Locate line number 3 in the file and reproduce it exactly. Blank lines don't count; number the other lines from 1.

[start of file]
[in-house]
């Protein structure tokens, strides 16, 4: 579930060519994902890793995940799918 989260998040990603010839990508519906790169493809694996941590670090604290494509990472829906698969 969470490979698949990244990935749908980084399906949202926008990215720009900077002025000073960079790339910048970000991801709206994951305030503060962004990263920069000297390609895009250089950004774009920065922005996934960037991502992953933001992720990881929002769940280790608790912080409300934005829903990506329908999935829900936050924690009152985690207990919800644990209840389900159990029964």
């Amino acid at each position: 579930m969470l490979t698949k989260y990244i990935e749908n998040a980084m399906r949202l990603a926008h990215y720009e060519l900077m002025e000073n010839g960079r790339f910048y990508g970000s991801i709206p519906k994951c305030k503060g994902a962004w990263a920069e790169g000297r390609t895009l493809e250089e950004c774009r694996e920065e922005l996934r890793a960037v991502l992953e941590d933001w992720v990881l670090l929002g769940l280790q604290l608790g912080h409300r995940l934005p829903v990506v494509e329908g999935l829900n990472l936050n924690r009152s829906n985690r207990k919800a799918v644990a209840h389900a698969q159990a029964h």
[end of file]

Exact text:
């Amino acid at each position: 579930m969470l490979t698949k989260y990244i990935e749908n998040a980084m399906r949202l990603a926008h990215y720009e060519l900077m002025e000073n010839g960079r790339f910048y990508g970000s991801i709206p519906k994951c305030k503060g994902a962004w990263a920069e790169g000297r390609t895009l493809e250089e950004c774009r694996e920065e922005l996934r890793a960037v991502l992953e941590d933001w992720v990881l670090l929002g769940l280790q604290l608790g912080h409300r995940l934005p829903v990506v494509e329908g999935l829900n990472l936050n924690r009152s829906n985690r207990k919800a799918v644990a209840h389900a698969q159990a029964h």